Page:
The hidden gift of being average

It feels like I’m majorly sucking at my new job. Or, at very least, I am not stellar. Or impressive in any way whatsoever. Realistically, I’m probably perfectly average. Which is uncomfortable. I thought I was special. What the Hell.

Yesterday was the last day of our third and final “post-school” phase of training, meaning Monday we officially start work as auto damage adjusters without mentorship. I do not feel prepared. I still have so much to learn, as I imagine will be the case forever. Most things feel this way at first.

Without going into detail about how this job is incredibly fast-paced and detail oriented, suffice it to say that I am “too methodical and analytical and not decisive enough” for my supervisor’s taste. I work too slow, double-check too much, and question my decisions too long. I’m trying to not fuck up, which I am generally succeeding at, but my supervisor assures me that fucking up is the best way to learn. But my inner perfectionist can’t do it. Not on purpose.

It’s strange. In every other job I’ve ever had, I’ve been accused of the opposite: working too fast. I’m actually notorious for rushing through almost everything in life, so the fact that being too slow is my current problem tells me that I’m either actually bad at this job and/or on a learning curve (most likely), fundamentally slowing down as a person (doubtful), less ambitious in general (true), or learning from past mistakes (unlikely).

Last week I was getting to know my supervisor by asking her about her life, and she commented that I “should be a counselor” because she found it surprisingly easy to open up to me. That’s a first impression I do not believe I’ve ever made on someone unless I’m that self-unaware, which would be ironic for someone who allegedly “belongs” in a field like counseling. She also told me I am a natural with customers and good at “massaging” bad news. My experience as a health/life coach seems to be paying off, but I’m still too slow at my job.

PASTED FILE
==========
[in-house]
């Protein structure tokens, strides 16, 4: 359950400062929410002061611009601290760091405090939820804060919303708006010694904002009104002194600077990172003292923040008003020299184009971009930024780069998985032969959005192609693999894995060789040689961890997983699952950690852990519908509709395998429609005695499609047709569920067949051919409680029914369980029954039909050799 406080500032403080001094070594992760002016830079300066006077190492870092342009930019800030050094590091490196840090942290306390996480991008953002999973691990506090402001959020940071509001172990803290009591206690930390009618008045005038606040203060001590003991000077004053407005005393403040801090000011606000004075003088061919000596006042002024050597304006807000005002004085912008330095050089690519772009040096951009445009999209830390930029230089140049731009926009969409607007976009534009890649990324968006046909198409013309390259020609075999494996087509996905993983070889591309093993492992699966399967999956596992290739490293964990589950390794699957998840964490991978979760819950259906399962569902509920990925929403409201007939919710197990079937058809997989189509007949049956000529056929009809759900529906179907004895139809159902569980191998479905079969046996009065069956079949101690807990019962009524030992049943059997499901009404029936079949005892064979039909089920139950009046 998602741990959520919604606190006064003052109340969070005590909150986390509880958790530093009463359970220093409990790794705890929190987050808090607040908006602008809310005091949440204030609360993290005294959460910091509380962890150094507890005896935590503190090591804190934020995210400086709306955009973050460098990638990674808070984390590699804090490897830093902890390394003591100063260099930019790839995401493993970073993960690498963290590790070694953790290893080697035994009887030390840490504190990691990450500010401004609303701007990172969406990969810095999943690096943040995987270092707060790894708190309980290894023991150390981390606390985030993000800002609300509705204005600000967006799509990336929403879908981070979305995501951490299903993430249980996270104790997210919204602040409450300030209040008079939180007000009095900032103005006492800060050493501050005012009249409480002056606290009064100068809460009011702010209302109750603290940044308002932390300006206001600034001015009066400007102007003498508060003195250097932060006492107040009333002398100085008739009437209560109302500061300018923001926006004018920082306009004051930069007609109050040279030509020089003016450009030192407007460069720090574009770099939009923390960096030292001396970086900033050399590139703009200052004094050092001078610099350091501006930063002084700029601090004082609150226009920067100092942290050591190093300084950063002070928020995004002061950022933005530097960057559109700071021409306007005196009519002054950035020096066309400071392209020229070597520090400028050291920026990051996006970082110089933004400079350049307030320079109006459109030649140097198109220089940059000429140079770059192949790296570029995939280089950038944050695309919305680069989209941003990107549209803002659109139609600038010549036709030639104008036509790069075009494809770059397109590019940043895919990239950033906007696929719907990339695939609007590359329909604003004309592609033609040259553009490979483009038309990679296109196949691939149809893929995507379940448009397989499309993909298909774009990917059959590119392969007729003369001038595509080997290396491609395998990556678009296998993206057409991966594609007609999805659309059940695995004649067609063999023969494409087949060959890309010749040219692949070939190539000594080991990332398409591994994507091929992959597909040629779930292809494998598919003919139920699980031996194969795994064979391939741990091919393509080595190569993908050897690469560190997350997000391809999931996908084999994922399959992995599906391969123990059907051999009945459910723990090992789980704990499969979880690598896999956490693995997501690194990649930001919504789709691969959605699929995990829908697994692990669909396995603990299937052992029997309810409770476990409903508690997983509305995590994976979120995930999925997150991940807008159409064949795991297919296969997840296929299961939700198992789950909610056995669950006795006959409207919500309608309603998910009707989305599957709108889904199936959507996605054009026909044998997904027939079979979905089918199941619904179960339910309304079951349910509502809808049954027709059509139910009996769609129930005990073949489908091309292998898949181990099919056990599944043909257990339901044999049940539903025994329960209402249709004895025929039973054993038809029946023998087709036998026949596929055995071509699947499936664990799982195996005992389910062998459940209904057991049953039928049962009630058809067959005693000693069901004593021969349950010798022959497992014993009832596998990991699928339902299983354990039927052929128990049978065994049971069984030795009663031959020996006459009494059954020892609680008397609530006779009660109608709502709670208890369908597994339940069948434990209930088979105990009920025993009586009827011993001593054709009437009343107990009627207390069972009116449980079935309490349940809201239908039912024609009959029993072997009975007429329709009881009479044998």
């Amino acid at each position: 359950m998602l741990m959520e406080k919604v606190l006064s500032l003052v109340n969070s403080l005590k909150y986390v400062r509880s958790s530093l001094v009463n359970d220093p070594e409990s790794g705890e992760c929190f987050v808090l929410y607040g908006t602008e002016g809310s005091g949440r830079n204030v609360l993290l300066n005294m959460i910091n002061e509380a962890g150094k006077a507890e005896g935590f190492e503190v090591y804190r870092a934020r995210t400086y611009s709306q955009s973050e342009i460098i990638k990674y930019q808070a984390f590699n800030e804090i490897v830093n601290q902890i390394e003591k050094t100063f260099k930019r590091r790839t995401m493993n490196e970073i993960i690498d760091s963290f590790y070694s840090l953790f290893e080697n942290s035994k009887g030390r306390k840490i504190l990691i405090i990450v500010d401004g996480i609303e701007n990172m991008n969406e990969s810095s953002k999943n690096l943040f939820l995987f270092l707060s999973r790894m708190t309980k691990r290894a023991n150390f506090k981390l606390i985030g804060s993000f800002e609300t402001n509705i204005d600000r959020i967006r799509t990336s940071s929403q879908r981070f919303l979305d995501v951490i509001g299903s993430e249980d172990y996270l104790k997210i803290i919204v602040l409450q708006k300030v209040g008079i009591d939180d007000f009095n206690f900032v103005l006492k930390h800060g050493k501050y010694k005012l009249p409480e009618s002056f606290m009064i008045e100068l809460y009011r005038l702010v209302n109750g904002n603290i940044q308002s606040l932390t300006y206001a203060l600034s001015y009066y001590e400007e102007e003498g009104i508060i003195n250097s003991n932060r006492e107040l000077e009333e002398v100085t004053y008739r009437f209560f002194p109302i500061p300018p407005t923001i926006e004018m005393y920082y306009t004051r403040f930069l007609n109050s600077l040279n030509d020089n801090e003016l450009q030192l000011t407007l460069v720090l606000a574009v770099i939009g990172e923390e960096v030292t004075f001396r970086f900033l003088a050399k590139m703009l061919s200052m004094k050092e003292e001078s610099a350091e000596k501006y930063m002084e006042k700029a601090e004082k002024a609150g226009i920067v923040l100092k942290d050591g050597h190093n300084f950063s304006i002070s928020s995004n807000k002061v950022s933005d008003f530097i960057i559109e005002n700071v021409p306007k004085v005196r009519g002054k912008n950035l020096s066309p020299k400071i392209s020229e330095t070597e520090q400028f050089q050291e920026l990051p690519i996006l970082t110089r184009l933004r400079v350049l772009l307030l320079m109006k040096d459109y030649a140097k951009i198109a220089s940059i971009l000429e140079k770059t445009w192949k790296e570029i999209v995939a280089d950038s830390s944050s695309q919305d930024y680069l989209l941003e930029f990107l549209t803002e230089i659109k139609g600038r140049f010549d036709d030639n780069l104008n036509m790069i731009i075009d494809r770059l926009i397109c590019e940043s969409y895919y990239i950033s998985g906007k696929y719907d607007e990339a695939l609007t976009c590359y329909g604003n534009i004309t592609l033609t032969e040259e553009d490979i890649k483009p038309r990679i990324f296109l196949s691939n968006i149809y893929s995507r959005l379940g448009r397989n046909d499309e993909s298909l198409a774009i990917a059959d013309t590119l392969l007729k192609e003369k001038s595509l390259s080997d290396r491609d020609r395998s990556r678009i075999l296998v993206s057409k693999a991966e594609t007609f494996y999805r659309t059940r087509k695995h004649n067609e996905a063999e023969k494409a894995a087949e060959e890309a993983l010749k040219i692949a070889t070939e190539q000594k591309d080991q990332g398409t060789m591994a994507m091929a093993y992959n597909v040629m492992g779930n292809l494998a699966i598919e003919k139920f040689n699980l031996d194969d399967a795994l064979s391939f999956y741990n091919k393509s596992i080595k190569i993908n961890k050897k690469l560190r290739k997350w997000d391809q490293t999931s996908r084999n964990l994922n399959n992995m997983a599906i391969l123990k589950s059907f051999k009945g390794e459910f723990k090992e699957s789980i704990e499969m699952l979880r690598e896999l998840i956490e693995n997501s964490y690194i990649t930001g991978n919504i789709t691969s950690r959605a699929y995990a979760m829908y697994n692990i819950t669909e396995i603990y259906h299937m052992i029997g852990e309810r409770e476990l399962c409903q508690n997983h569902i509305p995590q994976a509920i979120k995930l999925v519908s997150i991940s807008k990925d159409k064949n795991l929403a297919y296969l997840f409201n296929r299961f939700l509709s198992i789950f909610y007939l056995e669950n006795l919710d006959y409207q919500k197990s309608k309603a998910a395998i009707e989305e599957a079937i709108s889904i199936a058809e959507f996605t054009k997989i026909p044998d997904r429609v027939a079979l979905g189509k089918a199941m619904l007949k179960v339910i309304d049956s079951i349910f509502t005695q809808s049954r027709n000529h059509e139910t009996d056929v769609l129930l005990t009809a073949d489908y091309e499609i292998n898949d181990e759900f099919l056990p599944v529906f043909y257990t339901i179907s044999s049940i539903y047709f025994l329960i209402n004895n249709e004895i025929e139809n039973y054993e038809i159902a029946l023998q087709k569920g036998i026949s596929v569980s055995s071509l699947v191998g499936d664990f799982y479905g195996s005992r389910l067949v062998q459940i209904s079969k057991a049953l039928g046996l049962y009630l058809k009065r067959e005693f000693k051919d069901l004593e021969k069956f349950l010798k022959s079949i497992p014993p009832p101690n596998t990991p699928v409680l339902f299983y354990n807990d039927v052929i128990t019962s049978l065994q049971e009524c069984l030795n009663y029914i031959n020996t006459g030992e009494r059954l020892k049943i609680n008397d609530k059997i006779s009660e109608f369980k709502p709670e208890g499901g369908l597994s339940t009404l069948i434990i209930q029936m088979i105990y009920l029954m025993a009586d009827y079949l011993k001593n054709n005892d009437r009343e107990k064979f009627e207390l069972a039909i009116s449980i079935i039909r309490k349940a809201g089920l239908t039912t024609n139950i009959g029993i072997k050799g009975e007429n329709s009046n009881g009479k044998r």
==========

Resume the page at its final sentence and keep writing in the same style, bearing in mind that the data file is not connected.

I’m transferring to a new supervisor next week for an unknown reason, but I’ve convinced myself it’s because however nice and pleasant I am to talk with, I’m not as efficient as Supervisor 1 wanted me to be. But it’s funny because my coworker, who works much faster but feels equally overwhelmed, blamed not himself for his overwhelm, but the lack of organization and systems in the shop. He blamed external circumstances. I blamed myself. Typical gender norms, right there.

From the moment I wake up to the moment I get home from work at around 5pm, my body is in a chronic state of mild stress. I notice this in my body because my skin gets drier, I hold onto water weight, and my body requires more sleep. And instead of stress eating, I stress control. While I do enjoy the intensity of my job and the process of learning and slowly getting better at it, the weekends always feel so sweet.

Yet, projecting this daily stress into the future, it feels counterproductive for my longevity goals. I hope this job eases up, or I get good enough to the point where it doesn’t stress me out as much. Supervisor 1 looked perpetually stressed and drained, so I do question whether supervision and management is where I want to take my career. If I were to not strive to climb this corporate ladder, how much mental energy could I clear up? Probably a lot.

But I’m only 2 weeks into the job and 3 months into employment, so I’ll save this pontification for another time. Things tend to click after a while, and when they do, I tend to want more. But “more” doesn’t necessarily need to come from work.

My goal with Geico is to not let it take control of my life and define me like most previous jobs have done. I’m learning to compartmentalize my work life, so I don’t bring it home in any way (this blog post the exception, but this feels more reflective than stress-inducing). This will hopefully mitigate the long-term effects of the associated stress and dampen my human desire to reach for more. Supervisors and managers necessarily bring work home because they are salary and virtually on-call. Being tied to a cell phone is a reason I left real estate in 2015, so why plan to invite that back into my life now?

Similar to what I concluded while contemplating the need to excel in graduate school (spoiler: there’s no need), there is no need to work harder (or faster!) than I have to at work, just to make more money than I actually need, just so I can feel a little bit better about myself. That’s not the game I’m playing anymore. So maybe being slow and average at this job is exactly what I need in order to calm the fuck down, which is, after all, my overall 2018 life goal.


Wife, yogi, and cat mama living in the SF Bay Area.

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